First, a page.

Hiking Trails

Taylor’s through hike – Gilford hiker returns to AT after COVID launched her | Local News

GILMANTON – Taylor Tognacci is not a long time hiker. In fact, it wasn’t until after graduating from college that she hiked her first trail. Yet five years later, she’s accomplished a feat most hikers only dream of: trekking the Appalachian Trail.

Tognacci grew up in Massachusetts, went to business management school, then moved to the Lake District to help his mother run a store.

“I started hiking in 2016 when I moved here,” she said. She started hiking almost by default, she said. “I moved here and didn’t know anyone. I wanted to find something that I could do on my own.

His mother’s store, the Gilford Country Store, sold Belknap Mountain trail maps, so Tognacci decided to put one of them to work. Soon she became addicted.

Within a few years, Tognacci had “traced red” all the trails in Belknap, which means that she had hiked all the trails in the chain. She had also started climbing each of the state’s 48 peaks at over 4,000 feet, a list she completed in October 2019. Before reaching that goal, she had already set her sights on one of the toughest challenges of the hike.

How remote was Tognacci from the backpacking world before moving to New Hampshire? She only heard about the Appalachian Trail by accident, stumbling across it on the Internet.

“I watched people’s videos on YouTube on their hike through,” Tognacci said. “I didn’t know what it was until 2018. I had no idea it existed.”

The trail, according to the Appalachian Trail Conservancy, is the longest continuous hiking trail in the world. It covers 2,193 miles and crosses 14 states on the way from Georgia to Maine. The reserve says that of the thousands of hikers who try it each year, 75% will not make it to the end, atop Mount Katahdin in Maine’s Baxter State Park.

Tognacci was part of that majority when she first took to the track, but not by her own choice. She first attempted the trail in 2020, starting March 1. She had hiked 274 miles to Hot Springs, North Carolina, when she received an email from ATC asking all hikers to suspend their hikes due to the global pandemic. An optimistic person, Tognacci took this as an opportunity in disguise, a chance to treat his 2020 attempt as a sort of dress rehearsal, allowing him to retool his bag and return a year later.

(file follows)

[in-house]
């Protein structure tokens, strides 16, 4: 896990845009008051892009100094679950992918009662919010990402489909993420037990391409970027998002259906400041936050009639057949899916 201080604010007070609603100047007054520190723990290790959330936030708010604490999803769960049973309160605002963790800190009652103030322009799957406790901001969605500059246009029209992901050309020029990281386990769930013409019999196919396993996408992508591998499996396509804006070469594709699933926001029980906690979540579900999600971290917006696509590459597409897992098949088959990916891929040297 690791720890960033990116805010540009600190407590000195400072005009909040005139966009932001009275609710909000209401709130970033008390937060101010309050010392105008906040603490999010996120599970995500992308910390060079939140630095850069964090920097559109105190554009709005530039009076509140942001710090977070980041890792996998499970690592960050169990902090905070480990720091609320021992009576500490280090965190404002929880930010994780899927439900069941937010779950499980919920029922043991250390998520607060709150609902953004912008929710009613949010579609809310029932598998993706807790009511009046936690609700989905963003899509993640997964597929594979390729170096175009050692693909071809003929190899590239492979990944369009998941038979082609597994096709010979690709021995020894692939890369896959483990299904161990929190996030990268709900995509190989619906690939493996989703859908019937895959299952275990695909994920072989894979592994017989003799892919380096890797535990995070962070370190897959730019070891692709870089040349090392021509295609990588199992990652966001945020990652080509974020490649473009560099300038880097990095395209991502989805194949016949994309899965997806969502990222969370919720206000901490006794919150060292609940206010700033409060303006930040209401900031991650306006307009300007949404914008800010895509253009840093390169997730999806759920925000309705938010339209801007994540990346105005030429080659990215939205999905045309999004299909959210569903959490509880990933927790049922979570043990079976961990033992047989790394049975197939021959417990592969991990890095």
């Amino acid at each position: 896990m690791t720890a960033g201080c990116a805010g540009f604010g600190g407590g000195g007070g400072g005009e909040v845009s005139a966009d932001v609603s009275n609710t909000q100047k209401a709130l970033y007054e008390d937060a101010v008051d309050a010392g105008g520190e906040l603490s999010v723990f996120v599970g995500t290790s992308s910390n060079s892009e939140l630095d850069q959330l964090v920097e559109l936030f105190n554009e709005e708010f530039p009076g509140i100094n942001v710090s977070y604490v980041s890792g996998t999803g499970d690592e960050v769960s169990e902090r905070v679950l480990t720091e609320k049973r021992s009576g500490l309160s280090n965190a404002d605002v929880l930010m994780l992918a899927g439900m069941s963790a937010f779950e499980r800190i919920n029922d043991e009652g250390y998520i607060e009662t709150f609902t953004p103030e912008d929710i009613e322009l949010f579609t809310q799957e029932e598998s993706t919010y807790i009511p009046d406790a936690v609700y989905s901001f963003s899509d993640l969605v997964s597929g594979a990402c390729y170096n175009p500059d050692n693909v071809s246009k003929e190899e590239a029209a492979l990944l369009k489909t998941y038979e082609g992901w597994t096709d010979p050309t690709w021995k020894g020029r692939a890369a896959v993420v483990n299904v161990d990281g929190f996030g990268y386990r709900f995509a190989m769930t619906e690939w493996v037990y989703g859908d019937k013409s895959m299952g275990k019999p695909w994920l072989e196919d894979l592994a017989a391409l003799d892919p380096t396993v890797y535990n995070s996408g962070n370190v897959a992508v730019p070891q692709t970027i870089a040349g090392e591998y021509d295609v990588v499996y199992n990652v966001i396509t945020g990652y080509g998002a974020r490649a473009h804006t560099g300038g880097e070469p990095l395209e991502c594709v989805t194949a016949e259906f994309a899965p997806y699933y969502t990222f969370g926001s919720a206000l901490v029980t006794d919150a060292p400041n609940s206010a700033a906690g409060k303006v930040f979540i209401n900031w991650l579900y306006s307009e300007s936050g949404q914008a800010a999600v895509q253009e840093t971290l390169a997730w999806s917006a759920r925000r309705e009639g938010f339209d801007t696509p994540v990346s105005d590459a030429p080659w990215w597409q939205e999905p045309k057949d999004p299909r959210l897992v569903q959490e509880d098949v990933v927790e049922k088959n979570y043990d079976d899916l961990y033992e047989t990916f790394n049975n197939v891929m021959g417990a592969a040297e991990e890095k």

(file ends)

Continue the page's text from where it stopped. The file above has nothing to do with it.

“It suited me fine,” she said, though other hikers either grumbled or defied the request. “I knew I would just try (the) next year. I saw it as a blessing, another year to train and equip myself.

She did a couple of things differently on her second attempt. She packed warmer clothes and started a week earlier on February 22.

“I wanted to start a little earlier so I could finish earlier,” Tognacci said. And she took the track confidently. “I was much more confident.

Tognacci was packed for speed. She wore trail running shoes rather than heavy hiking boots and kept her pack light – as light as 20 pounds. And she quickly made a name for herself.

Part of AT culture is that every hiker is known by a trail name, and Tognacci had a penchant for wearing a shirt with the word “Nahamsha” on it – a mispronunciation of his new home state. It was as if the shirt was his badge. “People called me ‘Nahamsha’,” Tognacci said.

His distinct diet has also helped define his track identity.

“I ate a lot of junk food,” she said. She cooked a hot meal at the end of each day, but started the day with Pop Tarts and supported herself throughout the day with Cheese-Its, Chocolate Bars, Cereal Bars, Gushers and Diet Coke. Sometimes she found small bags of gushers and diet soda, named after her, left behind by other hikers who had heard of her appetite.

She also found a track friend. Cody, an Ohioan she crossed paths with on day five, about 300 miles from the hike. They clicked almost immediately and had the same aggressive pace, making them ideal hiking partners. Tognacci and Cody tore up the rest of the trail together, all the way to Katahdin, and will likely be lifelong friends, Tognacci said.

The Appalachian Trail Conservancy says that most finishing hikers need five to seven months to complete the trail. Tognacci finished on June 23, four months and one day after leaving Georgia. She averaged 18 miles a day, including eight “zero days”, when she let her legs rest. It’s a far cry from the record, but it was quick enough to get her back to her home in Gilmanton in time for the summer.

Along the way, she and Cody took on a few AT challenges. One was the “Four State Challenge,” which covered a 45-mile stretch from Virginia to Pennsylvania in one day, passing West Virginia and Maryland.

In Pennsylvania’s Pine Grove Furnace State Park, they took on the “Half-Gallon Challenge,” eating half a gallon of ice cream at one time. It took her an hour and a half to eat a combination of Neapolitan dough and cookie dough. She regretted having picked ordinary vanilla.

Tognacci documented daily through a video diary posted on YouTube. Her channel is Taylor the Nahamsha Hiker, and she said it was “surreal” to be among those browsing hikers with videos on the Internet, which inspired her just a few years ago.

Now that she’s home, she plans to spend the summer enjoying life by the lake and running her business. She took after her mother and has a gift shop in Meredith. She got engaged just before leaving in February, so there is a wedding to plan. In the fall, she expects to return to hiking trails, both locally and possibly in Ohio with Cody.

She said she felt a sense of accomplishment after her hike and got to know each other in the process.

“I didn’t realize how far I could push myself,” Tognacci said. “I grew up being really shy and shy. That I could go out and live this great adventure without having any worries surprised me.